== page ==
In Dunn v. Jones, the supreme court held it was not an abuse of discretion to calculate a parent’s annual income based on a single paystub in order to determine child support. Nicholas Ryan Dunn filed a motion to modify child support because his income had decreased. The trial court calculated his income based on the second highest of the four paystubs he submitted to the court. On appeal, Dunn argued that the trial court abused its discretion by using only one paystub to calculate his annual income rather than averaging all of the paystubs together. The supreme court affirmed the lower court’s calculation, reasoning that child support amounts are meant to accurately reflect a parent’s economic reality. The trial court could have reasonably determined that the lesser paystubs, the first Dunn received from a new job, were not accurate indicators of his economic reality. Affirming the lower court’s decision, the supreme court held that it was not an abuse of discretion to calculate an annual income based on one paystub for child support purposes.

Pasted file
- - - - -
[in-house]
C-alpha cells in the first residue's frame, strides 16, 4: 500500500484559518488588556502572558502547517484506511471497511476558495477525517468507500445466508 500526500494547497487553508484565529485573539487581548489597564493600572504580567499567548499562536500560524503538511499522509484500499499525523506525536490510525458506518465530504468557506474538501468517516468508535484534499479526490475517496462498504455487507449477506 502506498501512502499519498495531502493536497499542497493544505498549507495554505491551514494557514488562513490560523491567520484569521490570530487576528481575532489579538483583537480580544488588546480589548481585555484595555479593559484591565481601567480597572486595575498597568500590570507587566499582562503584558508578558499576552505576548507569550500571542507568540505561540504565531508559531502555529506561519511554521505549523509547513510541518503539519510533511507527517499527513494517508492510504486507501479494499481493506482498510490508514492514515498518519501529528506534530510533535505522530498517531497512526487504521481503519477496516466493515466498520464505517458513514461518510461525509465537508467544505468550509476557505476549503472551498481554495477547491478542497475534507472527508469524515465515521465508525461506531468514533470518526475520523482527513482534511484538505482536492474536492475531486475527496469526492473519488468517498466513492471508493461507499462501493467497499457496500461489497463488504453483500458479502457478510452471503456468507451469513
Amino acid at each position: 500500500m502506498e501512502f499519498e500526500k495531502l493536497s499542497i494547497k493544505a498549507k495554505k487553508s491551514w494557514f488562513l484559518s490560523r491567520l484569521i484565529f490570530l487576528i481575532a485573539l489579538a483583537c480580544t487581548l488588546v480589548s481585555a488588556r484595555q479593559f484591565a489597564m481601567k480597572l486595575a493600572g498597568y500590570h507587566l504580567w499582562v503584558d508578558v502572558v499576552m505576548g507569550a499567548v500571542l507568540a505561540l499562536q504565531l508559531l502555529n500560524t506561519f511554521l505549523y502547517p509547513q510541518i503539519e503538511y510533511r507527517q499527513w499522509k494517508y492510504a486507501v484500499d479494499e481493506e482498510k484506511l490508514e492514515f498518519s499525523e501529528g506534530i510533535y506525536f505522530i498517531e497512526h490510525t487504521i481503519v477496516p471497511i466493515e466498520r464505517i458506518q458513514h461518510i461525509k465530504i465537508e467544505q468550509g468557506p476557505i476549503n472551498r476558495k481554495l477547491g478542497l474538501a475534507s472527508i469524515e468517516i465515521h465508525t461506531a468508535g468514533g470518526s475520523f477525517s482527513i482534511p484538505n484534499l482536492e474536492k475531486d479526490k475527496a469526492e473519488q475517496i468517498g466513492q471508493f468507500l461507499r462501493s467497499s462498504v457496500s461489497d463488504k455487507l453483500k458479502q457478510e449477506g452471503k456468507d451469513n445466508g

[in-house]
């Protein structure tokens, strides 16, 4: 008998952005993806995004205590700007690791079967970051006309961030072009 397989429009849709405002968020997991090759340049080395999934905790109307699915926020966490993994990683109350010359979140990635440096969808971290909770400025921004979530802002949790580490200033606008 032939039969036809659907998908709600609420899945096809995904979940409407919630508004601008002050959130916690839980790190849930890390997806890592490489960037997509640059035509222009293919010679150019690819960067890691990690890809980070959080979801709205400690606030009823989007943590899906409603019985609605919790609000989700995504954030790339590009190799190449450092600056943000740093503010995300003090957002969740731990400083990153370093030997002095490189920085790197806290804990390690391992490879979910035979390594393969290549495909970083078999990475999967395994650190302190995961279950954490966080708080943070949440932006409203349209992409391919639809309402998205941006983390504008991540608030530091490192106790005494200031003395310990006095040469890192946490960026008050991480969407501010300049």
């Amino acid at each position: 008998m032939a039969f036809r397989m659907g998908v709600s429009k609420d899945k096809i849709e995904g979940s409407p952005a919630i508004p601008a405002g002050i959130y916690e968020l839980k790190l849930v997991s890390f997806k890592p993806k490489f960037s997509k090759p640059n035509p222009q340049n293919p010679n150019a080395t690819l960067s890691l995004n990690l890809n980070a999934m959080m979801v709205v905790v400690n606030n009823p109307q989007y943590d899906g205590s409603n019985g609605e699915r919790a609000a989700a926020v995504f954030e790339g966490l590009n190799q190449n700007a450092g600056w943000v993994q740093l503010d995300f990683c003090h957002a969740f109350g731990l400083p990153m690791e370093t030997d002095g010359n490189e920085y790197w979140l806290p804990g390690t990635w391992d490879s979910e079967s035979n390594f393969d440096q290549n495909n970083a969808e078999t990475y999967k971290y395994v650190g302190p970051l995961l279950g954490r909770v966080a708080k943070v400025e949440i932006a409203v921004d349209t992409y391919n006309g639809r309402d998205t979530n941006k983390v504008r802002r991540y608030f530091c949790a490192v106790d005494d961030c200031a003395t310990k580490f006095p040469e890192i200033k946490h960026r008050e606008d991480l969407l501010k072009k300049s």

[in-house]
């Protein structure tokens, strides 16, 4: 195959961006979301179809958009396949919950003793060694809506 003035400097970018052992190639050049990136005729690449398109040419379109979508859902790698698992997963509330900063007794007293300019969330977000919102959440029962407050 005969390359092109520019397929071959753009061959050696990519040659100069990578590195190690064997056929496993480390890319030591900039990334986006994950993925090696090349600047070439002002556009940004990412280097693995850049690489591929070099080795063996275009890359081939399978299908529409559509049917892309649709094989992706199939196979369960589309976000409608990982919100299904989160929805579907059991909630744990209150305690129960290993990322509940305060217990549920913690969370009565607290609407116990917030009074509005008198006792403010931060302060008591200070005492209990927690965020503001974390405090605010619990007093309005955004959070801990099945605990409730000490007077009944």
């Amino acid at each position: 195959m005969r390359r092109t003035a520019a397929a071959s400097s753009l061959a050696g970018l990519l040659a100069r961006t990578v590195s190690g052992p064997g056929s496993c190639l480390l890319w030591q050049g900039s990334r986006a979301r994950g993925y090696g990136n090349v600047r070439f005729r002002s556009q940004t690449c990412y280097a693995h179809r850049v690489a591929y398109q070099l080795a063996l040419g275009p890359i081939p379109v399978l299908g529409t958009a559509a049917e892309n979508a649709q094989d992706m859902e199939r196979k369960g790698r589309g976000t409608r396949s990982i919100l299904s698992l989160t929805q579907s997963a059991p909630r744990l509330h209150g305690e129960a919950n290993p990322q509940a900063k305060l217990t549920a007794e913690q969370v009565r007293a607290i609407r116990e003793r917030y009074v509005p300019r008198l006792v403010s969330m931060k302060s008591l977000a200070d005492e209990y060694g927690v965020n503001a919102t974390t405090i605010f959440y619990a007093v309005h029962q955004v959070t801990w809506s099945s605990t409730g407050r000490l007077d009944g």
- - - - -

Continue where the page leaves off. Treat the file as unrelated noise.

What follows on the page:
451 P.3d 375 (Alaska 2019).